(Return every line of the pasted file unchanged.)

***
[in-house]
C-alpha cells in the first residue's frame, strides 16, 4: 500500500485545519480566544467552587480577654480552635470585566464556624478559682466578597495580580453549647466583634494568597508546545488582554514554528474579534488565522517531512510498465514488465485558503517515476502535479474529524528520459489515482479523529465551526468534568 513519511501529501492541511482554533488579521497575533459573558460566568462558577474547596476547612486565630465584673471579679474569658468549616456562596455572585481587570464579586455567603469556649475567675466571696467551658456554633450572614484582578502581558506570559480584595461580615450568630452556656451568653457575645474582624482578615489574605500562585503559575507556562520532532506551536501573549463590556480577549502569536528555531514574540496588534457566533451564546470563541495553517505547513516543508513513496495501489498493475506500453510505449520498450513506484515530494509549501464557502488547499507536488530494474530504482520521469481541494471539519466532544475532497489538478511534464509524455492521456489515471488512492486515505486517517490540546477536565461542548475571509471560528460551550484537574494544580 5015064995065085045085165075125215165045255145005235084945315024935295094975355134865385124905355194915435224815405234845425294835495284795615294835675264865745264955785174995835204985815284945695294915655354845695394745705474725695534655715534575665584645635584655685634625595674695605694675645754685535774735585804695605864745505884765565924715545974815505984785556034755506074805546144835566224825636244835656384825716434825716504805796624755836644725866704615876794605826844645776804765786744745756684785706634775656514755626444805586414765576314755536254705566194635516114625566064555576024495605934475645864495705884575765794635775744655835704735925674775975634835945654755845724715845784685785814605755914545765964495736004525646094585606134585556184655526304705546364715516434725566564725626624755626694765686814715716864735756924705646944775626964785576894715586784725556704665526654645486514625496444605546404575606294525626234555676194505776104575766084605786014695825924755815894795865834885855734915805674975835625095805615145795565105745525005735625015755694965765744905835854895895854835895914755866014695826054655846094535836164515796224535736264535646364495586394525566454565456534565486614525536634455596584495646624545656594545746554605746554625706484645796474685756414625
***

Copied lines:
[in-house]
C-alpha cells in the first residue's frame, strides 16, 4: 500500500485545519480566544467552587480577654480552635470585566464556624478559682466578597495580580453549647466583634494568597508546545488582554514554528474579534488565522517531512510498465514488465485558503517515476502535479474529524528520459489515482479523529465551526468534568 513519511501529501492541511482554533488579521497575533459573558460566568462558577474547596476547612486565630465584673471579679474569658468549616456562596455572585481587570464579586455567603469556649475567675466571696467551658456554633450572614484582578502581558506570559480584595461580615450568630452556656451568653457575645474582624482578615489574605500562585503559575507556562520532532506551536501573549463590556480577549502569536528555531514574540496588534457566533451564546470563541495553517505547513516543508513513496495501489498493475506500453510505449520498450513506484515530494509549501464557502488547499507536488530494474530504482520521469481541494471539519466532544475532497489538478511534464509524455492521456489515471488512492486515505486517517490540546477536565461542548475571509471560528460551550484537574494544580 5015064995065085045085165075125215165045255145005235084945315024935295094975355134865385124905355194915435224815405234845425294835495284795615294835675264865745264955785174995835204985815284945695294915655354845695394745705474725695534655715534575665584645635584655685634625595674695605694675645754685535774735585804695605864745505884765565924715545974815505984785556034755506074805546144835566224825636244835656384825716434825716504805796624755836644725866704615876794605826844645776804765786744745756684785706634775656514755626444805586414765576314755536254705566194635516114625566064555576024495605934475645864495705884575765794635775744655835704735925674775975634835945654755845724715845784685785814605755914545765964495736004525646094585606134585556184655526304705546364715516434725566564725626624755626694765686814715716864735756924705646944775626964785576894715586784725556704665526654645486514625496444605546404575606294525626234555676194505776104575766084605786014695825924755815894795865834885855734915805674975835625095805615145795565105745525005735625015755694965765744905835854895895854835895914755866014695826054655846094535836164515796224535736264535646364495586394525566454565456534565486614525536634455596584495646624545656594545746554605746554625706484645796474685756414625